Although an abnormal FDTP result is predictive of visual field progression by SAP, 18,19 the role of FDTP in following glaucoma progression remains elusive. Prospective studies evaluating the performance of the FDTP for progression detection are sparse. To our knowledge, only two longitudinal studies have investigated glaucoma progression using Matrix FDTP. Xin et al. 20 followed 33 glaucoma patients for 21.1 ± 1.8 months (range, 18–26 months) and analyzed progression by event analysis (defined as a change in MD greater than the test–retest variability). They showed that SAP and Matrix FDTP detected 8 (14.5%) and 13 (23.6%) progressing eyes, respectively (the number of eyes with improvement was not reported). 20 In our previous study following 76 glaucoma suspects with normal visual fields at the baseline examination for at least 30 months, we demonstrated that the rate of change of PSD was faster for Matrix FDTP compared to SAP and that Matrix FDTP could detect development of visual field defects (defined as appearance of a cluster of 3 nonedge points, all of which were indicated at a probability level ≤5% with at least one ≤1% in the pattern deviation plot, and confirmed by at least two consecutive examinations) earlier than SAP. 21 These studies, however, did not examine visual field progression with trend analysis. The criteria of detecting the development of new visual field defects in glaucoma suspects as used in our previous study would be inadequate to detect change in patients with moderate and advanced visual field loss. To our knowledge, this is the first study comparing Matrix FDTP and SAP with trend analysis in glaucoma patients. 
Having a median of 11 to 12 visual fields available for each eye for analysis, it is feasible to obtain relatively reliable estimates of the rate of change of visual sensitivity. Although PLR originally was designed and applied in SAP, we believe that PLR also is applicable in Matrix FDTP as the dynamic range between it (0–38 dB) and SAP (0–41 dB) is comparable. One caveat in applying linear regression analysis in Matrix FDTP is that the step size of Matrix FDTP is not uniform. Therefore, we transformed all the SAP thresholds into the 15 discrete levels as in Matrix FDTP to facilitate the comparison with SAP (Fig. 1). We showed that Matrix FDTP detected more progressing eyes than SAP with or without transformation, independent of the criteria of progression (Fig. 2). Likewise, the number of progressing locations detected by Matrix FDTP also was greater than SAP with or without transformation (Fig. 4). That the number of test locations demonstrating improvement was comparable between the perimetric tests in the glaucoma group (Fig. 5) and that no eyes showed progression using the conservative and the moderate criteria in the normal group (only two eyes were detected with progression by Matrix FDTP using the liberal criteria) suggest that the specificity of Matrix FDTP and SAP was similarly high. Taken together, the observation that the rates of change of MD, and visual sensitivity in the superior and inferior hemifields were all faster in Matrix FDTP (P < 0.001, Tables 3 15525), it is reasonable to infer that Matrix FDTP may detect visual field progression earlier than SAP. However, lacking a reference standard, it is not feasible to compare directly the sensitivity between the perimetric tests. We did not take reference from structural measures as it has been shown that detectable change in the optic disc often precedes visual field progression, and that progression in structure and function may not occur concomitantly within the study period. 22,23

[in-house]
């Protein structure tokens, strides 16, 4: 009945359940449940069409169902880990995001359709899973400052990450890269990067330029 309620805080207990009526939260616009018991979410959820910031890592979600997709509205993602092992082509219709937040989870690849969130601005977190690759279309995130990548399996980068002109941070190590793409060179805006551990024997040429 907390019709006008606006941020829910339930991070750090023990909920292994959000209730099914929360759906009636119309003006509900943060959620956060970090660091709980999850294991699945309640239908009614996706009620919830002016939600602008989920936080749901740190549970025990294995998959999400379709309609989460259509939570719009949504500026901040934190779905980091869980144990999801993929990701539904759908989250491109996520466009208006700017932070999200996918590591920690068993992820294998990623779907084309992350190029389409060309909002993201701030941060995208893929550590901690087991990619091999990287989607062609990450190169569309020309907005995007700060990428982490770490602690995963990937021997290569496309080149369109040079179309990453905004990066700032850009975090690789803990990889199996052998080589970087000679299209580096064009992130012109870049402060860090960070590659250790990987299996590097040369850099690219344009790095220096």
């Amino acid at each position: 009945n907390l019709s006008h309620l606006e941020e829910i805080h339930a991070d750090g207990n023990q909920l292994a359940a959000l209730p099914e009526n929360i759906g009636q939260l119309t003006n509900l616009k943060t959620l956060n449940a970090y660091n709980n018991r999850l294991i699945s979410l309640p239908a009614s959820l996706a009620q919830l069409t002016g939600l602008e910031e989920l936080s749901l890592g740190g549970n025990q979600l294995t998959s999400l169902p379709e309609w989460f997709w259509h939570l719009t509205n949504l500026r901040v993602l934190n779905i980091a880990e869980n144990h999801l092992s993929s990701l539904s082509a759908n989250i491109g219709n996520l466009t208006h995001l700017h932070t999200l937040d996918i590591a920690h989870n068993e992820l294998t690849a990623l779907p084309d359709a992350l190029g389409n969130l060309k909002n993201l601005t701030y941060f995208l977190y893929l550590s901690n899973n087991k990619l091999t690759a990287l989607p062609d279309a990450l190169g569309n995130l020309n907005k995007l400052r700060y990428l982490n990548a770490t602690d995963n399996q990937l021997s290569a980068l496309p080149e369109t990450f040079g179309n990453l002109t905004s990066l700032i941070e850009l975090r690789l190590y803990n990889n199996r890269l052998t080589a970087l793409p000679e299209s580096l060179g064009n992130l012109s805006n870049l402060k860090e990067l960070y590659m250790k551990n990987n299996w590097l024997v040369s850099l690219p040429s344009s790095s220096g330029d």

It is interesting to note that SAP MD showed a significant positive trend in the normal eyes (Table 6). While a learning effect cannot be excluded, such learning effect was not observed in Matrix FDTP. The significant positive trend of SAP MD corroborates the observation of a greater number of locations showing improvement (5 in Matrix FDTP, 10 in SAP, and 14 in SAP [transformed], Fig. 5) and a more negative rate of change of visual sensitivity for Matrix FDTP compared to SAP (Tables 3 15525) in the glaucoma group. This finding underscores a higher specificity for Matrix FDTP. 
While a number of algorithms have been validated and compared for detection of visual field progression in SAP (e.g., Guided Progression Analysis, PROGRESSOR), 24 the strategies for progression detection have not been optimized for Matrix FDTP. Unlike SAP, no commercially available packages are available for progression analysis in FDTP. The test–retest repeatabilities of SAP and Matrix FDTP are different 25 and a different set of criteria (including the rate of change of visual sensitivity threshold and the P value) may be necessary to define progression in Matrix FDTP. However, without a validated algorithm for detection of progression in Matrix FDTP, standardizing the criteria for progression analysis would deem appropriate to obtain a meaningful comparison between the perimetric tests. Adopting a P value of 0.05 to define a significant rate of change of visual sensitivity for an individual location, we observed 5, 10, and 14 locations showing a significant positive trend for Matrix FDTP, SAP, and SAP (transformed), respectively, in the glaucoma group. With a total of 9666 (54 × 179) test locations examined, the respective proportions were 0.05%, 0.10%, and 0.14%. In the normal group, no eyes showed progression using the conservative and moderate criteria. These findings suggested that adopting a P value of 0.05 already provided a high specificity for change analysis. Using a smaller P value to define progression would increase the specificity at the expense of a reduced sensitivity, which may render the comparison between SAP and Matrix FDT perimetry less practical.